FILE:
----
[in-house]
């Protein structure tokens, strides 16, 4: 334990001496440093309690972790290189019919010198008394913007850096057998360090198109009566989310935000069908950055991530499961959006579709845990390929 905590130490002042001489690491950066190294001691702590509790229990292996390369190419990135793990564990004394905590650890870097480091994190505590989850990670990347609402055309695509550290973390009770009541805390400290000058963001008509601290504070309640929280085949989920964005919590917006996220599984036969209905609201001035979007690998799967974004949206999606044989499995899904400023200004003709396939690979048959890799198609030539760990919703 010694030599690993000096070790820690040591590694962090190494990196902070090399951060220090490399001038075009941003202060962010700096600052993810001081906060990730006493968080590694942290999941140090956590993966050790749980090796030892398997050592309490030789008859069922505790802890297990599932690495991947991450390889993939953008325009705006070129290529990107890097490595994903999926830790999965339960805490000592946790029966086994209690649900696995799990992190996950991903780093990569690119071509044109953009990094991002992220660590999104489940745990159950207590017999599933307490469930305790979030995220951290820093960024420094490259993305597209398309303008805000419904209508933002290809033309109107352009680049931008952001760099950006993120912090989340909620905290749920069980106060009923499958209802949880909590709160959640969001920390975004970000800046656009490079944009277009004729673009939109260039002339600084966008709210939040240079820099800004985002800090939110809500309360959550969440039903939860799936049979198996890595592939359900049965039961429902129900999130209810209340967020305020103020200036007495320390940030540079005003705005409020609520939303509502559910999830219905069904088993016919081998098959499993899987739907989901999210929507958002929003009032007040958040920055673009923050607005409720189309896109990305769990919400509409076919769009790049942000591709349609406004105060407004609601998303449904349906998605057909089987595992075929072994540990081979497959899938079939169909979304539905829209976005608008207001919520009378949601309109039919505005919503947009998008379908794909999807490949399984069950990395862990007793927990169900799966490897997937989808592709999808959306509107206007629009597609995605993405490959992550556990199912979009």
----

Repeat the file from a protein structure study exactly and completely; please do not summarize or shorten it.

[in-house]
């Protein structure tokens, strides 16, 4: 334990001496440093309690972790290189019919010198008394913007850096057998360090198109009566989310935000069908950055991530499961959006579709845990390929 905590130490002042001489690491950066190294001691702590509790229990292996390369190419990135793990564990004394905590650890870097480091994190505590989850990670990347609402055309695509550290973390009770009541805390400290000058963001008509601290504070309640929280085949989920964005919590917006996220599984036969209905609201001035979007690998799967974004949206999606044989499995899904400023200004003709396939690979048959890799198609030539760990919703 010694030599690993000096070790820690040591590694962090190494990196902070090399951060220090490399001038075009941003202060962010700096600052993810001081906060990730006493968080590694942290999941140090956590993966050790749980090796030892398997050592309490030789008859069922505790802890297990599932690495991947991450390889993939953008325009705006070129290529990107890097490595994903999926830790999965339960805490000592946790029966086994209690649900696995799990992190996950991903780093990569690119071509044109953009990094991002992220660590999104489940745990159950207590017999599933307490469930305790979030995220951290820093960024420094490259993305597209398309303008805000419904209508933002290809033309109107352009680049931008952001760099950006993120912090989340909620905290749920069980106060009923499958209802949880909590709160959640969001920390975004970000800046656009490079944009277009004729673009939109260039002339600084966008709210939040240079820099800004985002800090939110809500309360959550969440039903939860799936049979198996890595592939359900049965039961429902129900999130209810209340967020305020103020200036007495320390940030540079005003705005409020609520939303509502559910999830219905069904088993016919081998098959499993899987739907989901999210929507958002929003009032007040958040920055673009923050607005409720189309896109990305769990919400509409076919769009790049942000591709349609406004105060407004609601998303449904349906998605057909089987595992075929072994540990081979497959899938079939169909979304539905829209976005608008207001919520009378949601309109039919505005919503947009998008379908794909999807490949399984069950990395862990007793927990169900799966490897997937989808592709999808959306509107206007629009597609995605993405490959992550556990199912979009």